Zeiss Ikon Contina

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Classic Scale Focus Cameras:

Zeiss Ikon Contina

by Karen Nakamura

Overview and Personal Comments

The Zeiss Ikon Contina is a simplified point-and-shoot made by the Zeiss Ikon corporation around 1956 (none of that complex rangefinder nonsense) as well as match-needle metering. Although this camera just says "Contina" it's more properly the Contina IIa (527/24). Using the text or images on this website without permission on an ebay auction or any other site is a violation of federal law.

It featured a coupled-meter. You turn the shutter and aperture dials until the two needles align. It's a simple and effective system. The lens on the camera is a Nova-Anastigmat 45mm f/3.5.

Despite being a glorified point and shoot, the camera is incredibly well built, perhaps overbuilt. The inside the of camera is very solid. You could hit a mugger with this without leaving a dent in the solid chromework.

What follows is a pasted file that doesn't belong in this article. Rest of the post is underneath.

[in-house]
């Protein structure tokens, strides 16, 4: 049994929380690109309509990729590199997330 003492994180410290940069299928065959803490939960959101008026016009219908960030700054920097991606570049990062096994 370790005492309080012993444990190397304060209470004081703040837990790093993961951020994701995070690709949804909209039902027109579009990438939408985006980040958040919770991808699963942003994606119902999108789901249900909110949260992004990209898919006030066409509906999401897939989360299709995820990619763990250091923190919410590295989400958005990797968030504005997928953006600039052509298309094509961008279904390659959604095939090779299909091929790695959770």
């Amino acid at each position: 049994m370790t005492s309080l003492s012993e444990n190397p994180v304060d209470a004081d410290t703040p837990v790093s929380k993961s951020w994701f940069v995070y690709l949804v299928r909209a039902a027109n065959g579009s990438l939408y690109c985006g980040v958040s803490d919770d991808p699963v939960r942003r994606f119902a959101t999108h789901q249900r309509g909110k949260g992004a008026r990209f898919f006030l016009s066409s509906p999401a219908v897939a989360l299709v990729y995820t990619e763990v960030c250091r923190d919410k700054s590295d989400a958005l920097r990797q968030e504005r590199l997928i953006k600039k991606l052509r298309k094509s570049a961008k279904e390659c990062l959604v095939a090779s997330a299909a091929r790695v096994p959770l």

There's no rangefinder, you have to scale or zone focus.








Technical Details

Camera Name
Contina IIa (527/24)
Zeiss Ikon
Place of Manufacture

West Germany

Date of Manufacture
Focusing System

Scale focusing

Lens use helical focusing

Fixed Lens

45mm, f/23.5, Novar-Anastigmat

Minimum focusing distance = xx feet

Right focusing (infinity on right side)


Prontor SVS Shutter

Flash sync at all speeds

Metering System

Selenium cell mounted on top right of camera body
Coupled match needle metering.


f/3.5 - f/22


Cold accessory shoe mount on camera top
PC flash sync socket on camera front

Film type / speeds

Type 135 film (35mm standard)
Negative size: 24mm x 36mm

Battery type
Dimensions and weight


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About Zeiss Ikon

Zeiss Ikon was formed in 1926 out of the merger of five companies: Carl Zeiss/Jena A.G., ICA A.G., Erneman A.G., Goerz A.G, and Contessa-Nettel A.G.

Zeiss-Ikon was a huge corporation with offices in five cities in Germany and it offered a huge variety of cameras. Unfortunately, that was also its downfall. Various divisions competed against each other horribly and there was much, much reduplication of effort. It never really took advantage of its size.

Carl Zeiss, the main company, can actually trace its roots to 1846, to the very dawn of photography and is renowned for such designs as the Tessar and T* coating. Even now, Carl Zeiss lenses grace the very best cameras from Contax to Hasselblad.

In 1972, Zeiss formed into a partnership with Yashica Corporation of Japan. Zeiss now only does lens design and makes a small amount of photographic lenses. Yashica manufactures the Contax series of Zeiss cameras.


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